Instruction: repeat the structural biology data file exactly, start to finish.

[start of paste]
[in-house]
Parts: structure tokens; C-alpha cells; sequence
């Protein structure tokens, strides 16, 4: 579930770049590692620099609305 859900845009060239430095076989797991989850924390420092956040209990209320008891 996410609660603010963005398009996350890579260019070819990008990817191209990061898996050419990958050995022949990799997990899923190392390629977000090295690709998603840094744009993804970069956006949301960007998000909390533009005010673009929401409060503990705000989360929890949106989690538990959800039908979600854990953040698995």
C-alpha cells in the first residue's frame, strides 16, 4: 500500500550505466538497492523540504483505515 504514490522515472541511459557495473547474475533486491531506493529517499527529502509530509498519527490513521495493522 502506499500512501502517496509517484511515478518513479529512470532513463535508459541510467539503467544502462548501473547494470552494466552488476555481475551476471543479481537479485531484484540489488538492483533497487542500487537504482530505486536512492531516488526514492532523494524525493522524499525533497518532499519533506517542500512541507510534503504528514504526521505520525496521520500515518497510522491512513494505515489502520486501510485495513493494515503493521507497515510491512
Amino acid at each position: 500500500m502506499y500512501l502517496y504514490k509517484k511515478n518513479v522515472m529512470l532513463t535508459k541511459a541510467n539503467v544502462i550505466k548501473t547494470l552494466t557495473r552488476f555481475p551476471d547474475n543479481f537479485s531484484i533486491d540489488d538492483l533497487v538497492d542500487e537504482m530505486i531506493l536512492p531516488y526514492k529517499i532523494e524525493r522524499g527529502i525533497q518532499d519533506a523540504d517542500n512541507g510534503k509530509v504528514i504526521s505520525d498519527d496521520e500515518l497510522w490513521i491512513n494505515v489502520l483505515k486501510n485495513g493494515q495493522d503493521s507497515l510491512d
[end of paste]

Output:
[in-house]
Parts: structure tokens; C-alpha cells; sequence
């Protein structure tokens, strides 16, 4: 579930770049590692620099609305 859900845009060239430095076989797991989850924390420092956040209990209320008891 996410609660603010963005398009996350890579260019070819990008990817191209990061898996050419990958050995022949990799997990899923190392390629977000090295690709998603840094744009993804970069956006949301960007998000909390533009005010673009929401409060503990705000989360929890949106989690538990959800039908979600854990953040698995």
C-alpha cells in the first residue's frame, strides 16, 4: 500500500550505466538497492523540504483505515 504514490522515472541511459557495473547474475533486491531506493529517499527529502509530509498519527490513521495493522 502506499500512501502517496509517484511515478518513479529512470532513463535508459541510467539503467544502462548501473547494470552494466552488476555481475551476471543479481537479485531484484540489488538492483533497487542500487537504482530505486536512492531516488526514492532523494524525493522524499525533497518532499519533506517542500512541507510534503504528514504526521505520525496521520500515518497510522491512513494505515489502520486501510485495513493494515503493521507497515510491512
Amino acid at each position: 500500500m502506499y500512501l502517496y504514490k509517484k511515478n518513479v522515472m529512470l532513463t535508459k541511459a541510467n539503467v544502462i550505466k548501473t547494470l552494466t557495473r552488476f555481475p551476471d547474475n543479481f537479485s531484484i533486491d540489488d538492483l533497487v538497492d542500487e537504482m530505486i531506493l536512492p531516488y526514492k529517499i532523494e524525493r522524499g527529502i525533497q518532499d519533506a523540504d517542500n512541507g510534503k509530509v504528514i504526521s505520525d498519527d496521520e500515518l497510522w490513521i491512513n494505515v489502520l483505515k486501510n485495513g493494515q495493522d503493521s507497515l510491512d